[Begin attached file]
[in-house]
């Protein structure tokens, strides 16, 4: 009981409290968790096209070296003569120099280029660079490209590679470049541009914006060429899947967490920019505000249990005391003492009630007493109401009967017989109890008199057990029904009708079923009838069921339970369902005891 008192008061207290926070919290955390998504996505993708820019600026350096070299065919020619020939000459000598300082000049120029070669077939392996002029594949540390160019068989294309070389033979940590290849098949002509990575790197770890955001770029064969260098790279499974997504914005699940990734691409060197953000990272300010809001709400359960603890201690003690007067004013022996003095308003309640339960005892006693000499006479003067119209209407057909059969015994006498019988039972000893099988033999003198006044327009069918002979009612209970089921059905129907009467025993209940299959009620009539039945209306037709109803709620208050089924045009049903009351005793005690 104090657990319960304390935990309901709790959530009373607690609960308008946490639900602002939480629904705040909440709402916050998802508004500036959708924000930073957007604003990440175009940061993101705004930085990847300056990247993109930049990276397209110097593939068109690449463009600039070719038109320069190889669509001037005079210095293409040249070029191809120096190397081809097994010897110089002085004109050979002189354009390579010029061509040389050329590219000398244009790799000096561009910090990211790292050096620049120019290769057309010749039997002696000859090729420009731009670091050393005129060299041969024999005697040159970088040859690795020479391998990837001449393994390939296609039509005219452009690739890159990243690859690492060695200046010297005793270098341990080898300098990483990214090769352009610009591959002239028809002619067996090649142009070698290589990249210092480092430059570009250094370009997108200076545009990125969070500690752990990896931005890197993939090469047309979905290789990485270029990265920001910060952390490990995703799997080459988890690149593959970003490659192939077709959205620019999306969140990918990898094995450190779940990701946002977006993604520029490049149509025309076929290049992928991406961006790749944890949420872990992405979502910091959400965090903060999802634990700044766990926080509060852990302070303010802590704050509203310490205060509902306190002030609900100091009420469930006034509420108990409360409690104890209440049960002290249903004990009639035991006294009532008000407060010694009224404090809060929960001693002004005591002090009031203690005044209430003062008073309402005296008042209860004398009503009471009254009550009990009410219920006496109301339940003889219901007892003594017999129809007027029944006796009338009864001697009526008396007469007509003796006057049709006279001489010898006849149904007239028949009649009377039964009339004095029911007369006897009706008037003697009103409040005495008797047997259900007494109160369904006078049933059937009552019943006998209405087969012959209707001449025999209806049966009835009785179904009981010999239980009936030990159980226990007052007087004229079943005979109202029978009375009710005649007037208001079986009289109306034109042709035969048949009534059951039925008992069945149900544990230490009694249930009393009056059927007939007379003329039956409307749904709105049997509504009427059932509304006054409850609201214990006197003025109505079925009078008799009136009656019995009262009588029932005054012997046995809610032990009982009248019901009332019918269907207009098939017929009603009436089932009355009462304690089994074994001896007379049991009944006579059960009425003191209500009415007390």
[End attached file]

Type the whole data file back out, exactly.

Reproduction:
[in-house]
């Protein structure tokens, strides 16, 4: 009981409290968790096209070296003569120099280029660079490209590679470049541009914006060429899947967490920019505000249990005391003492009630007493109401009967017989109890008199057990029904009708079923009838069921339970369902005891 008192008061207290926070919290955390998504996505993708820019600026350096070299065919020619020939000459000598300082000049120029070669077939392996002029594949540390160019068989294309070389033979940590290849098949002509990575790197770890955001770029064969260098790279499974997504914005699940990734691409060197953000990272300010809001709400359960603890201690003690007067004013022996003095308003309640339960005892006693000499006479003067119209209407057909059969015994006498019988039972000893099988033999003198006044327009069918002979009612209970089921059905129907009467025993209940299959009620009539039945209306037709109803709620208050089924045009049903009351005793005690 104090657990319960304390935990309901709790959530009373607690609960308008946490639900602002939480629904705040909440709402916050998802508004500036959708924000930073957007604003990440175009940061993101705004930085990847300056990247993109930049990276397209110097593939068109690449463009600039070719038109320069190889669509001037005079210095293409040249070029191809120096190397081809097994010897110089002085004109050979002189354009390579010029061509040389050329590219000398244009790799000096561009910090990211790292050096620049120019290769057309010749039997002696000859090729420009731009670091050393005129060299041969024999005697040159970088040859690795020479391998990837001449393994390939296609039509005219452009690739890159990243690859690492060695200046010297005793270098341990080898300098990483990214090769352009610009591959002239028809002619067996090649142009070698290589990249210092480092430059570009250094370009997108200076545009990125969070500690752990990896931005890197993939090469047309979905290789990485270029990265920001910060952390490990995703799997080459988890690149593959970003490659192939077709959205620019999306969140990918990898094995450190779940990701946002977006993604520029490049149509025309076929290049992928991406961006790749944890949420872990992405979502910091959400965090903060999802634990700044766990926080509060852990302070303010802590704050509203310490205060509902306190002030609900100091009420469930006034509420108990409360409690104890209440049960002290249903004990009639035991006294009532008000407060010694009224404090809060929960001693002004005591002090009031203690005044209430003062008073309402005296008042209860004398009503009471009254009550009990009410219920006496109301339940003889219901007892003594017999129809007027029944006796009338009864001697009526008396007469007509003796006057049709006279001489010898006849149904007239028949009649009377039964009339004095029911007369006897009706008037003697009103409040005495008797047997259900007494109160369904006078049933059937009552019943006998209405087969012959209707001449025999209806049966009835009785179904009981010999239980009936030990159980226990007052007087004229079943005979109202029978009375009710005649007037208001079986009289109306034109042709035969048949009534059951039925008992069945149900544990230490009694249930009393009056059927007939007379003329039956409307749904709105049997509504009427059932509304006054409850609201214990006197003025109505079925009078008799009136009656019995009262009588029932005054012997046995809610032990009982009248019901009332019918269907207009098939017929009603009436089932009355009462304690089994074994001896007379049991009944006579059960009425003191209500009415007390």